Abandon Text!

W. H. Auden once said: "Poems are not finished; they are abandoned." I have been abandoning writing projects for many years, since only the pressure of deadline and high expectations ever got me to finish, or even start, anything of merit. This blog is an attempt to create a more consistent, self-directed writing habit. Hopefully a direction and voice will emerge.

Friday, March 30, 2007

But this is how I really talk

I rarely exercise the blogger's perogative to bitch about things that are merely personal irritants. But today I'll let myself go:

What the hell is going on in the heads of people who use fake accents in regular conversation?

I run into one of these people every year or two. They are usually college students (but sometimes not), often geeky (but sometimes not), who are sporting some kind of vaguely British accent. And I'm not talking about the linguistic phenomena of "code-switching," in which people sometimes unintentionally adopt the accents of the people with whom they are speaking. This is the exact opposite: trying to adopt an accent different from everyone else, presumably to sound exotic. It happens often enough that I'm sure everyone else has known one of these people.

It's clear to me they must have no friends, because surely someone who really cared about them would slap them across the face and tell them they are acting like an idiot. First of all, accents are exceedingly difficult to fake, and actors study diligently to be able to pull it off. (I remember the first time I heard James Marsters ("Spike" on Buffy the Vampire Slayer) speak in his native American accent, instead of the street Cockney of his character, and my jaw dropped. Now that was a professional accent.) So what makes anyone think that an unhealthy number of hours watching Doctor Who qualifies them to begin faking an accent?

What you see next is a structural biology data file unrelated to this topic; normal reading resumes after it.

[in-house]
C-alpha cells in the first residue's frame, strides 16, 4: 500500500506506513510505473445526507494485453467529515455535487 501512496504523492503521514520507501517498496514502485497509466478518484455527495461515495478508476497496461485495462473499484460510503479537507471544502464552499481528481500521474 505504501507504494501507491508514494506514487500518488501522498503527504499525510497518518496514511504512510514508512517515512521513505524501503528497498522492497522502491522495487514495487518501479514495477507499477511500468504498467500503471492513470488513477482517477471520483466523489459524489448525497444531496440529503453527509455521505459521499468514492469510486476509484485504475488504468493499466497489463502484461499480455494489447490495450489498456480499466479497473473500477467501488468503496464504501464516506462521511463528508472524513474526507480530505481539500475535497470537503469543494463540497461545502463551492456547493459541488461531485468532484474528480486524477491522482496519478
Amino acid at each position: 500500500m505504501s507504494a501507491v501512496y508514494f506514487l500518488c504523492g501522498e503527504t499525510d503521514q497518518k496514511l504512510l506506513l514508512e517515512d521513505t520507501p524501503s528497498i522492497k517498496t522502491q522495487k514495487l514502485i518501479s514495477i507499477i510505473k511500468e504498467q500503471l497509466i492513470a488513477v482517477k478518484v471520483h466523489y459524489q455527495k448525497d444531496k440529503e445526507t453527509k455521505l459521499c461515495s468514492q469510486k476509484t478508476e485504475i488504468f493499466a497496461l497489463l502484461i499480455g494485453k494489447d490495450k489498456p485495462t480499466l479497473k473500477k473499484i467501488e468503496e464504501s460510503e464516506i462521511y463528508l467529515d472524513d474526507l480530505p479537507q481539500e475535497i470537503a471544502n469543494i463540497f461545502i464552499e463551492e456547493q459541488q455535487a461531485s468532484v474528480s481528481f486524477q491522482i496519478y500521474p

Also consider that anyone who dares to fake an accent in public life is heaped with ridicule. If you Google "fake accent," the list is topped by bloggers savaging Hilary Clinton for attempting a Southern drawl, or the withering contempt for Madonna's assumed accent. Nobody is fooled, everyone is annoyed. A fake accent screams to the world: "I'm a phony! I'm a BIG FAT PHONY! And I'm either too stupid to realize it or too self-absorbed to care!"

So why do they keep doing it? I have to chalk it up to adolescent attempts to create an identity. I suppose everybody tries to conform to their ideals and alters their dress, speech and manners to fit an constructed identity. It's just not so freakin' obvious most of the time. And the reason it's so disconcerting to listen to is that, deep down, we wonder whether our own mask is slipping . . . "Jesus Christ, I hope I never sound like that . . . "



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